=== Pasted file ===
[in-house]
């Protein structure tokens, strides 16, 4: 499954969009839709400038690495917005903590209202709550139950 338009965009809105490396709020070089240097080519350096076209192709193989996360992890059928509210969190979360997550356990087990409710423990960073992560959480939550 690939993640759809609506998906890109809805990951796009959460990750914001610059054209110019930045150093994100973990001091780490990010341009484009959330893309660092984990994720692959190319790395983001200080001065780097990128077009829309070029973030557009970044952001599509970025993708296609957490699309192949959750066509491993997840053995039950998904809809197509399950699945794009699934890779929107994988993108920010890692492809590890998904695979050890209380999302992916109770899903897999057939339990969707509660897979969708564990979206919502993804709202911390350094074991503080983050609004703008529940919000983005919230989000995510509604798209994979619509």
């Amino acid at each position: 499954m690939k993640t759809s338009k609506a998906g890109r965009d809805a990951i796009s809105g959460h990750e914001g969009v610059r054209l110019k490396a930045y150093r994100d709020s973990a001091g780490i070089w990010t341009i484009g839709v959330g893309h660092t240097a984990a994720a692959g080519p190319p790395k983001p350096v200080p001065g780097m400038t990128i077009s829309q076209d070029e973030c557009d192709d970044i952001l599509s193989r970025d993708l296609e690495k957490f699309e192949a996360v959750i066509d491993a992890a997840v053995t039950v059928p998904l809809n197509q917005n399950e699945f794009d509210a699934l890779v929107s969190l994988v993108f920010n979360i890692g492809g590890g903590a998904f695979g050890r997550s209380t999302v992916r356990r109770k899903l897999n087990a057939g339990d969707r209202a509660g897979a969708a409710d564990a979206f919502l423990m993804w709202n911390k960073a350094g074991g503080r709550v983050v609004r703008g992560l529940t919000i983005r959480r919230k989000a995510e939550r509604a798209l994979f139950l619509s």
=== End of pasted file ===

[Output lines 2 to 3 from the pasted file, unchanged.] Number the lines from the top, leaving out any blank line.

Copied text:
């Protein structure tokens, strides 16, 4: 499954969009839709400038690495917005903590209202709550139950 338009965009809105490396709020070089240097080519350096076209192709193989996360992890059928509210969190979360997550356990087990409710423990960073992560959480939550 690939993640759809609506998906890109809805990951796009959460990750914001610059054209110019930045150093994100973990001091780490990010341009484009959330893309660092984990994720692959190319790395983001200080001065780097990128077009829309070029973030557009970044952001599509970025993708296609957490699309192949959750066509491993997840053995039950998904809809197509399950699945794009699934890779929107994988993108920010890692492809590890998904695979050890209380999302992916109770899903897999057939339990969707509660897979969708564990979206919502993804709202911390350094074991503080983050609004703008529940919000983005919230989000995510509604798209994979619509």
């Amino acid at each position: 499954m690939k993640t759809s338009k609506a998906g890109r965009d809805a990951i796009s809105g959460h990750e914001g969009v610059r054209l110019k490396a930045y150093r994100d709020s973990a001091g780490i070089w990010t341009i484009g839709v959330g893309h660092t240097a984990a994720a692959g080519p190319p790395k983001p350096v200080p001065g780097m400038t990128i077009s829309q076209d070029e973030c557009d192709d970044i952001l599509s193989r970025d993708l296609e690495k957490f699309e192949a996360v959750i066509d491993a992890a997840v053995t039950v059928p998904l809809n197509q917005n399950e699945f794009d509210a699934l890779v929107s969190l994988v993108f920010n979360i890692g492809g590890g903590a998904f695979g050890r997550s209380t999302v992916r356990r109770k899903l897999n087990a057939g339990d969707r209202a509660g897979a969708a409710d564990a979206f919502l423990m993804w709202n911390k960073a350094g074991g503080r709550v983050v609004r703008g992560l529940t919000i983005r959480r919230k989000a995510e939550r509604a798209l994979f139950l619509s």